Fingers crossed to get a drop of water | | | Indian Express
Fingers crossed to get a drop of water
Kavitha Kushalappa First Published : 13 Dec 2009 04:36:00 AM ISTLast Updated : 13 Dec 2009 07:19:12 AM IST
BANGALORE: That a national conference on “Urban Water Management— Challenges and Options’ is being organised in Bangalore, soon after the announcement of the calendar of events for elections to the BBMP, should be a welcome coincidence.
It is more so because the non-profit organiser, the Centre for Sustainable Development, is chaired by the former chief secretary Dr A Ravindra, who is now the adviser to the CM on urban affairs. He was also the architect of the draft urban development policy released by the state government recently.
The draft policy incidentally has a brief reference to the controversial privatisation of water supply. Besides, experts like former irrigation secretary Captain Raja Rao have often pointed out that with the 500 mld (million litres per day) Cauvery Stage IV, Stage Phase II project expected to be commissioned in 2012, the city will exhaust its allotted share of 19 TMC ft Cauvery water. The recent efforts to revive the Arkavathy must therefore focus more on recharging the ground water table than surface water, he said.
Fears on the availability of drinking water for an expanding city was pronounced during the BBMP’s formation in 2006-07.
Three years on, there are no quick solutions. The three-day meet begins on Sunday with a field visit by delegates.
Treats: bitter and sweet
A BWSSB chief engineer said that the BWSSB wants the industries segment to seriously consider buying treated, nonportable water. “We are preparing to place the matter on the table during the Global Investors Meet,” he said pointing out that at present, Bengaluru International Airport Limited and Bharat Electronics Limited procures a small quantity of water treated at BWSSB’s Yelahanka treatment plant.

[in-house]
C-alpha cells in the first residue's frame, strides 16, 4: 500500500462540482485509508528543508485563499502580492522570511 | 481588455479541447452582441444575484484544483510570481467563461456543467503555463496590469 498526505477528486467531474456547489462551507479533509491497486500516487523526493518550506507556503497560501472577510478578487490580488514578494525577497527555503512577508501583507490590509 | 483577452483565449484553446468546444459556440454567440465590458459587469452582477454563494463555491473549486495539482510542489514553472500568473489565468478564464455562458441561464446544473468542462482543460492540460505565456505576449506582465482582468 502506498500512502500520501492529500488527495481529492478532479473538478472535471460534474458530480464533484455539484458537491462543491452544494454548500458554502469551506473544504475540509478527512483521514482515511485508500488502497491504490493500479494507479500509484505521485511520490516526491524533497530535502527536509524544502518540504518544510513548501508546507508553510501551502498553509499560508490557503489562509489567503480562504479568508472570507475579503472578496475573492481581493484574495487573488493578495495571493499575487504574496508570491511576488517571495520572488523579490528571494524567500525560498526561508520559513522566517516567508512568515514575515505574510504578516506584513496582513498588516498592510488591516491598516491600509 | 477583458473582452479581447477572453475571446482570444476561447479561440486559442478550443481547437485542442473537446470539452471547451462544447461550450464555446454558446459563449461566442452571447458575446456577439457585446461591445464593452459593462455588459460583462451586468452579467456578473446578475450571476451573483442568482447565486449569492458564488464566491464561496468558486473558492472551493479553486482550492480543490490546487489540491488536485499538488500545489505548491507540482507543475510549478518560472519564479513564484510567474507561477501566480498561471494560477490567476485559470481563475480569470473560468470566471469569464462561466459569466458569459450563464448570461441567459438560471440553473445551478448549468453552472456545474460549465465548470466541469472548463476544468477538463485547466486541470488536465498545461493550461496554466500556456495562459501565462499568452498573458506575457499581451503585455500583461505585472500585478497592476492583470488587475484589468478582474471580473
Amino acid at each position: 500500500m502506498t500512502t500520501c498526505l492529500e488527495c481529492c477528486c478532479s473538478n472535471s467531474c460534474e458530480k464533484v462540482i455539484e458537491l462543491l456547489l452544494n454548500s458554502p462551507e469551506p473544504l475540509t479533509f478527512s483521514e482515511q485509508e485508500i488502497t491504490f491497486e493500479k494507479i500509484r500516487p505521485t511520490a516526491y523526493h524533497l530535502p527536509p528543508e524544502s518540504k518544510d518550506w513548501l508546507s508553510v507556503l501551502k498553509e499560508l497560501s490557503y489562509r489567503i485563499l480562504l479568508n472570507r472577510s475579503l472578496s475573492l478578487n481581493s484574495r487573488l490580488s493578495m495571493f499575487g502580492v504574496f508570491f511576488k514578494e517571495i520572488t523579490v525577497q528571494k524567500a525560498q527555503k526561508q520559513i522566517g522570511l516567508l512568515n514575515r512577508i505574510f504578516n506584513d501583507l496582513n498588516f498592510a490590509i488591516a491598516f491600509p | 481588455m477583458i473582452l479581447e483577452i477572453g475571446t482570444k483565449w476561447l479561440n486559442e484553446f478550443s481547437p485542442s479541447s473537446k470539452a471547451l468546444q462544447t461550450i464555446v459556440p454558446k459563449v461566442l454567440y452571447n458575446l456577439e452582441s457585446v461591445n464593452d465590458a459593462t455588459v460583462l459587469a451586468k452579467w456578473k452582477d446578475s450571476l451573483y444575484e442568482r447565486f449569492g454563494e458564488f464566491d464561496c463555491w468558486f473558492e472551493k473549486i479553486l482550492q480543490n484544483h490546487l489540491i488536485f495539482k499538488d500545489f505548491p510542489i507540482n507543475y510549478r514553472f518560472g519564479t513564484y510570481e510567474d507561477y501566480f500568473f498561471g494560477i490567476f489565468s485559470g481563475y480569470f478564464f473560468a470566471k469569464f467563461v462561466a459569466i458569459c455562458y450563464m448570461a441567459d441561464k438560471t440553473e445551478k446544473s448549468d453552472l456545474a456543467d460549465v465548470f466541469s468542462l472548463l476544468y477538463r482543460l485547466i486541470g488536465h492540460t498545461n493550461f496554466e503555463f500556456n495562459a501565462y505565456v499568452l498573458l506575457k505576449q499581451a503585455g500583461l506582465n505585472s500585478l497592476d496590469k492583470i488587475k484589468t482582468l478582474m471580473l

BWSSB’s daily supply of drinking water to Bangalore remains around 900 mld. The former CMCs and other new areas making the BBMP shall have to wait till 2012 for the 500 mld from Cauvery State IV, Stage Phase II to fill their total need. Only 30 per cent of these areas receive Cauvery water.
The 60 mld augmented by the Netkal Balancing Reservoir has by far been the only addition to the daily supply in the city in the last three years.
Verticals and theories
Officials pointed out that even when planning for the newlyintegrated areas, the BWSSB has to contend with the increase in demand in the core area. The latter has seen “extensive vertical growth” and water consumption has obviously increased, it was said.
This vertical growth has also compounded the problem of Cauvery water supply in the integrated areas like KR Puram, Mahadevapura and Dasarahalli.
These three fall in the “end point” of the supply pipeline and reach is difficult due to lack of pressure, they said.
In recent years, there have been talks about a return to Bangalore’s lakes for its drinking water needs, but progress seems to be little. As officials put it, “it is only theoretical.”
Electric crematorium in Beggar’s colony
With the existing burial grounds and crematoria being over-loaded, the BBMP on Saturday inaugurated a new electric crematorium at Beggar’s colony.
Rajarajeswarinagar MLA M Srinivas inaugurated the crematoria.
The BBMP has provided additional crematoria at various places in the city to cope with the unnatural load. The crematorium is situated adjacent to the Outer Ring Road near Magadi Road. With a central plaza, stage, ritual platform and waiting halls, it also includes two furnaces. The BBMP now has 11 electric crematoria in the city.